The isoelectric point is the pH at which a molecule is neutral. If a protein or amino acid possesses many acidic side chains, its isoelectric point will be low. Conversely, if a protein or amino acid possesses many basic side chains, its isoelectric point will be high. This characteristic can be used to separate proteins through a process called electrophoresis.
Electrophoresis takes advantage of varying isoelectric points to separate proteins.
- A pH gradient is set up on a gel matrix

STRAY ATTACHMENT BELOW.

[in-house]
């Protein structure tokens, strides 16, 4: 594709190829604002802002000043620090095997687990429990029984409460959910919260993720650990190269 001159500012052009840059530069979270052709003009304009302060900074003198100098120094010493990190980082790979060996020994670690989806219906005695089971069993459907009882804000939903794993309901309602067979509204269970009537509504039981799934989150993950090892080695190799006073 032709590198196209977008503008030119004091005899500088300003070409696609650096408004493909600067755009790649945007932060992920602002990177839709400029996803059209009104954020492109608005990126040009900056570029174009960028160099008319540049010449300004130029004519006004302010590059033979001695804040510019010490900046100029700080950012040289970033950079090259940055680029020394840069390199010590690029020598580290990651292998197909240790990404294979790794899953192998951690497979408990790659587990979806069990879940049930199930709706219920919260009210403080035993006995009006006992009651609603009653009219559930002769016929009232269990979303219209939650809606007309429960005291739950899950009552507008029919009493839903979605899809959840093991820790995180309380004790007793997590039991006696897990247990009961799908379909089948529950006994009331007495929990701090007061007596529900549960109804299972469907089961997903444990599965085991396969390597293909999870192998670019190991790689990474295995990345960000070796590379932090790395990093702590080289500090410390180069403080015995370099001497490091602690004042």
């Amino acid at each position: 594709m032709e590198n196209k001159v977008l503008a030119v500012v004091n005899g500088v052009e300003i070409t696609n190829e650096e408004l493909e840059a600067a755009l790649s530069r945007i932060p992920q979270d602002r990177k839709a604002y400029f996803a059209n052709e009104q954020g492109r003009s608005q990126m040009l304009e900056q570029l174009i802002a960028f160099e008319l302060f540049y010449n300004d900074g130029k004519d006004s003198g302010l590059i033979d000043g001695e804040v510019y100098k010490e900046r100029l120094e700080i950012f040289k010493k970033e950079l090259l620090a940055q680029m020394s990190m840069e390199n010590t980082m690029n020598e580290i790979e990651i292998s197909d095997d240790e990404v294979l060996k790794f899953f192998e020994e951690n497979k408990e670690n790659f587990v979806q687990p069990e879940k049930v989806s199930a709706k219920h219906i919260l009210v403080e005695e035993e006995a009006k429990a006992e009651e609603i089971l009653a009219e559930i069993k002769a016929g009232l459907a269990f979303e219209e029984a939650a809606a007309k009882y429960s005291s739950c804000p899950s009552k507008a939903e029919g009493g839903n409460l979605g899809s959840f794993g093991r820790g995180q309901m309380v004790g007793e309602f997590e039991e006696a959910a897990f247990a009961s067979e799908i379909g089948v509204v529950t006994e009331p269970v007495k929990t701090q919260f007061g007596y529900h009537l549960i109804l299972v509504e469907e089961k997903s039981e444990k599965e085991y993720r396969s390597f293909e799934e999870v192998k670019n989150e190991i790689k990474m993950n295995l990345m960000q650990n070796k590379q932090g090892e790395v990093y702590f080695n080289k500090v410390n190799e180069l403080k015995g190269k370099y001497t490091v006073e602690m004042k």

- An electric current is passed through the gel to create an anode and cathode.
- Proteins which are in a region below is isoelectric point (low pH) will be positive and migrate to the cathode until it reaches its isoelectric point.
- Proteins which are in a region above its isoelectric point (high pH) will be negative and migrate to the anode until it reaches its isoelectric point.
The following figure demonstrates the process of electrophoresis: